Accounts of bears being tranquilized and dying,[13] falling out of trees,[14][15] and the high number of bear cubs (bears of the year) killed compared to sent to rehabilitation[16] have resulted in numerous media articles and critical questions about protocol, decision-making, and oversight. Another incident involving a bear which was cornered by a conservation officer on a marina and not given a means of escape is under examination in media[17] and throughout social media. The officer responsible in this case is the same officer who ordered Officer Bryce Casavant to kill two bear cubs.[18]

References

  1. ^ Conservation Officer Service - 100 Years of Service (1980) Archived 2014-11-23 at the Wayback Machine
  2. ^ COS Program Plan Archived May 30, 2009, at the Wayback Machine
  3. ^ Province of BC, Government. "BCCOS". About BCCOS. Province of BC. Retrieved August 8, 2022.
  4. ^ Conservation Officer, Field Operations Job Descriptions Archived August 30, 2008, at the Wayback Machine
  5. ^ Conservation Officer Service - 100 Years of Service (1905) Archived September 5, 2008, at the Wayback Machine
  6. ^ Conservation Officer Service - 100 Years of Service (1980) Archived 2014-11-23 at the Wayback Machine
  7. ^ "Conservation Officer Service 100 Years of Service". Archived from the original on 2011-06-05. Retrieved 2009-02-06.
  8. ^ "B.C. conservation officer suspended after refusing to kill bear cubs". CBC News. Retrieved 2017-08-28.
  9. ^ "Ricky Gervais tweets support for suspended conservation officer Bryce Casavant". Global News. Retrieved 2017-08-28.
  10. ^ "Bear cubs saved by conservation officer released to Vancouver Island wilderness". CBC News. Retrieved 2017-08-28.
  11. ^ Pynn, ,Larry. "Animal-welfare group launches court challenge of B.C. bear-kill policy". www.theprovince.com. Retrieved 2017-08-28.((cite news)): CS1 maint: multiple names: authors list (link)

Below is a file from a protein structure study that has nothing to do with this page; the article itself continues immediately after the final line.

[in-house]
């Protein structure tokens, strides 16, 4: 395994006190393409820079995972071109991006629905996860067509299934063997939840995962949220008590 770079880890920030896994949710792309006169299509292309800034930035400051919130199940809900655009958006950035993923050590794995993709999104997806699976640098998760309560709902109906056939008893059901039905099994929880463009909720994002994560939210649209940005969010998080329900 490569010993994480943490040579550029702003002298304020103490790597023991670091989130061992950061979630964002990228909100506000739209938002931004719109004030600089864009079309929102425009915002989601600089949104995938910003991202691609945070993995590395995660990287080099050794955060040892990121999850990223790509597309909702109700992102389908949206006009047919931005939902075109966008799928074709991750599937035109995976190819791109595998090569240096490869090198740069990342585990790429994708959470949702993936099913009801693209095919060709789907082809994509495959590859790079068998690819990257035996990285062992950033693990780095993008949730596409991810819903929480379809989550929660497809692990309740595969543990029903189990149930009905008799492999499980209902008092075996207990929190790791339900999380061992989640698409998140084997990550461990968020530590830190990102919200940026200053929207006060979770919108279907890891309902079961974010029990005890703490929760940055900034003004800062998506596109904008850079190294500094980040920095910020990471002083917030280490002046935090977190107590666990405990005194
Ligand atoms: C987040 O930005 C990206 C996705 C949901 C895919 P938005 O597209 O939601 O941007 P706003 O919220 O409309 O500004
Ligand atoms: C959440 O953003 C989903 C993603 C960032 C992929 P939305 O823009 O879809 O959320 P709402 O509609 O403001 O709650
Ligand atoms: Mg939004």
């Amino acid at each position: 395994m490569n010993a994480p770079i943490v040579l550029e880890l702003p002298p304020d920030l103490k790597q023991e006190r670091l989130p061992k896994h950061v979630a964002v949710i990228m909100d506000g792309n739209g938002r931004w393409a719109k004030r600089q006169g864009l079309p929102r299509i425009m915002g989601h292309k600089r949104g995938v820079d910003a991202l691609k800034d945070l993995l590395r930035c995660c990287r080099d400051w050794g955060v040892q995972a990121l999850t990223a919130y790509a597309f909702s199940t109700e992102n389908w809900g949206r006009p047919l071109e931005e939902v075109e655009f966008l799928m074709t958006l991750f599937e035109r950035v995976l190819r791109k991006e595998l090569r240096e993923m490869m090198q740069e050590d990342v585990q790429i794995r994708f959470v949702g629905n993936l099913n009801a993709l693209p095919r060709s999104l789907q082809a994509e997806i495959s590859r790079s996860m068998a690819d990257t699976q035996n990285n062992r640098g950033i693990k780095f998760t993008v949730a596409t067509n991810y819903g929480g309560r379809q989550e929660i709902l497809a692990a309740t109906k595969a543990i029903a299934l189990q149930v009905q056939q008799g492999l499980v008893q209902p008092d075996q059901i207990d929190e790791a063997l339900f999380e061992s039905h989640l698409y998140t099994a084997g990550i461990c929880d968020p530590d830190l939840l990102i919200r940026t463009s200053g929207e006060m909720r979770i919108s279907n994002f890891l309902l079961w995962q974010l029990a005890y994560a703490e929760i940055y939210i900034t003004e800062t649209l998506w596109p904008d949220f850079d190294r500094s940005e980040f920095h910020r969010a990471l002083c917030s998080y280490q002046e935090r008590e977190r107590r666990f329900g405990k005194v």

12. ^ "The Fur-Bearers challenge cub killing in judicial review". The Fur-Bearers. Retrieved 2017-08-28.
  13. ^ Barrett, Brandon. "Bear cub dies after being captured during Whistler Ironman". Pique. Retrieved 2017-08-28.
  14. ^ "Bear in Kelowna falls 40 feet from tree after being tranquilized; later euthanized". Global News. Retrieved 2017-08-28.
  15. ^ "Black bear sighting scares Burnaby school and neighbourhood". CBC News. Retrieved 2017-08-28.
  16. ^ Pynn, ,Larry. "Conservation officers kill more small bear cubs than take to rehab centres, new stats reveal". www.theprovince.com. Retrieved 2017-08-28.((cite news)): CS1 maint: multiple names: authors list (link)
  17. ^ "UPDATE: Conservation officer felt black bear posed too great a risk - Campbell River Mirror". Campbell River Mirror. 2017-09-08. Retrieved 2017-09-13.
  18. ^ "Mike Newton ordered Bryce Casavant to kill BC bear cubs: unredacted emails". bulletproofcourier.blogspot.ca. Archived from the original on 2017-09-13. Retrieved 2017-09-13.
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British Columbia Conservation Officer Service